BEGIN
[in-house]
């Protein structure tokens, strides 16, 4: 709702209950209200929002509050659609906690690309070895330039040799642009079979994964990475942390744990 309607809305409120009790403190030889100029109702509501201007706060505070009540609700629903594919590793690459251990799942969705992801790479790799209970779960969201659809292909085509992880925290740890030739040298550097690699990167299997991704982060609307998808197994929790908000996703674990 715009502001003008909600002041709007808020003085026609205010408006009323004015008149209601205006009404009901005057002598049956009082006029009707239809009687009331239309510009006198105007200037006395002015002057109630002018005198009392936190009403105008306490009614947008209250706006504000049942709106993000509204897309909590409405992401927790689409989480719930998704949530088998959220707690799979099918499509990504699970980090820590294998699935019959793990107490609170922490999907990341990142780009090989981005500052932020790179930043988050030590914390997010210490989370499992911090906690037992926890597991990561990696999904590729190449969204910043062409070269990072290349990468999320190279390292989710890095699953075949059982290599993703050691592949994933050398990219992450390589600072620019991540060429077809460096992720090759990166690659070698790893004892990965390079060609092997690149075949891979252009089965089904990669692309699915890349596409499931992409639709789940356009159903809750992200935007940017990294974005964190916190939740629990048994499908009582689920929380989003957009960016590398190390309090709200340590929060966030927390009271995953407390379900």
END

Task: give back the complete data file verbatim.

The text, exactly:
[in-house]
């Protein structure tokens, strides 16, 4: 709702209950209200929002509050659609906690690309070895330039040799642009079979994964990475942390744990 309607809305409120009790403190030889100029109702509501201007706060505070009540609700629903594919590793690459251990799942969705992801790479790799209970779960969201659809292909085509992880925290740890030739040298550097690699990167299997991704982060609307998808197994929790908000996703674990 715009502001003008909600002041709007808020003085026609205010408006009323004015008149209601205006009404009901005057002598049956009082006029009707239809009687009331239309510009006198105007200037006395002015002057109630002018005198009392936190009403105008306490009614947008209250706006504000049942709106993000509204897309909590409405992401927790689409989480719930998704949530088998959220707690799979099918499509990504699970980090820590294998699935019959793990107490609170922490999907990341990142780009090989981005500052932020790179930043988050030590914390997010210490989370499992911090906690037992926890597991990561990696999904590729190449969204910043062409070269990072290349990468999320190279390292989710890095699953075949059982290599993703050691592949994933050398990219992450390589600072620019991540060429077809460096992720090759990166690659070698790893004892990965390079060609092997690149075949891979252009089965089904990669692309699915890349596409499931992409639709789940356009159903809750992200935007940017990294974005964190916190939740629990048994499908009582689920929380989003957009960016590398190390309090709200340590929060966030927390009271995953407390379900």